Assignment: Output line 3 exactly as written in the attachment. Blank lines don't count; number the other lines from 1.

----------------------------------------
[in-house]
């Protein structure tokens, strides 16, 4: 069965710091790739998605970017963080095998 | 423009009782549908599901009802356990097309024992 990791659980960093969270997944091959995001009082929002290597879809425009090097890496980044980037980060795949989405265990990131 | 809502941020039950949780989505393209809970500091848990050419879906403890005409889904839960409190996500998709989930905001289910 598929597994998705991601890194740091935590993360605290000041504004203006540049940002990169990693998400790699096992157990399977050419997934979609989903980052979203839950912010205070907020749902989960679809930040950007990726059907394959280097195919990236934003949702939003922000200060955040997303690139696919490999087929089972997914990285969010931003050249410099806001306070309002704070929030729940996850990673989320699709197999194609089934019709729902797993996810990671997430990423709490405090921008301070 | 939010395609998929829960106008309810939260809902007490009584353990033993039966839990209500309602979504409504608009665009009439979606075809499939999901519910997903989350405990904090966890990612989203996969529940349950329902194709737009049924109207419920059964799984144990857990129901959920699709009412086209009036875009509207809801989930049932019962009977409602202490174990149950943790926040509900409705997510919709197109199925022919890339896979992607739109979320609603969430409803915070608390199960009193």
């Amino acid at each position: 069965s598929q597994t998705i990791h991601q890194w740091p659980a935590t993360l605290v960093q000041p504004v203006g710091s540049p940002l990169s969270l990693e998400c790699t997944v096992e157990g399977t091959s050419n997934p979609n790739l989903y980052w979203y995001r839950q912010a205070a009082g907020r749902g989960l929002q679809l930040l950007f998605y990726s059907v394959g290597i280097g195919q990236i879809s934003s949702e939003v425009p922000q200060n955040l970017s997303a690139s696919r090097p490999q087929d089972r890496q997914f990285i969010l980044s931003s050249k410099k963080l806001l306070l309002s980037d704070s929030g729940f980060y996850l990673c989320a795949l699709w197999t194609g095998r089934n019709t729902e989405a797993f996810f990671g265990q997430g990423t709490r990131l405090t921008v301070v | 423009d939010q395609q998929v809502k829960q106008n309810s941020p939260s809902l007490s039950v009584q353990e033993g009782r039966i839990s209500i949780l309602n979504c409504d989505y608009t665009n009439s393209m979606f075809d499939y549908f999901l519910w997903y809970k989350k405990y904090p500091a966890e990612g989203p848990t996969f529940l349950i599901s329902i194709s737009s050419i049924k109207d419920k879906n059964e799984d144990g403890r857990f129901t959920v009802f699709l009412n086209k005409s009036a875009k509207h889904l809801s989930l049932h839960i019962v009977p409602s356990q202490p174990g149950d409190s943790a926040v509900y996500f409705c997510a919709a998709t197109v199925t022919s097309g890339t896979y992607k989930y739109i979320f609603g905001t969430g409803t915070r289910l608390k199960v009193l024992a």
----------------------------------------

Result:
């Amino acid at each position: 069965s598929q597994t998705i990791h991601q890194w740091p659980a935590t993360l605290v960093q000041p504004v203006g710091s540049p940002l990169s969270l990693e998400c790699t997944v096992e157990g399977t091959s050419n997934p979609n790739l989903y980052w979203y995001r839950q912010a205070a009082g907020r749902g989960l929002q679809l930040l950007f998605y990726s059907v394959g290597i280097g195919q990236i879809s934003s949702e939003v425009p922000q200060n955040l970017s997303a690139s696919r090097p490999q087929d089972r890496q997914f990285i969010l980044s931003s050249k410099k963080l806001l306070l309002s980037d704070s929030g729940f980060y996850l990673c989320a795949l699709w197999t194609g095998r089934n019709t729902e989405a797993f996810f990671g265990q997430g990423t709490r990131l405090t921008v301070v | 423009d939010q395609q998929v809502k829960q106008n309810s941020p939260s809902l007490s039950v009584q353990e033993g009782r039966i839990s209500i949780l309602n979504c409504d989505y608009t665009n009439s393209m979606f075809d499939y549908f999901l519910w997903y809970k989350k405990y904090p500091a966890e990612g989203p848990t996969f529940l349950i599901s329902i194709s737009s050419i049924k109207d419920k879906n059964e799984d144990g403890r857990f129901t959920v009802f699709l009412n086209k005409s009036a875009k509207h889904l809801s989930l049932h839960i019962v009977p409602s356990q202490p174990g149950d409190s943790a926040v509900y996500f409705c997510a919709a998709t197109v199925t022919s097309g890339t896979y992607k989930y739109i979320f609603g905001t969430g409803t915070r289910l608390k199960v009193l024992a």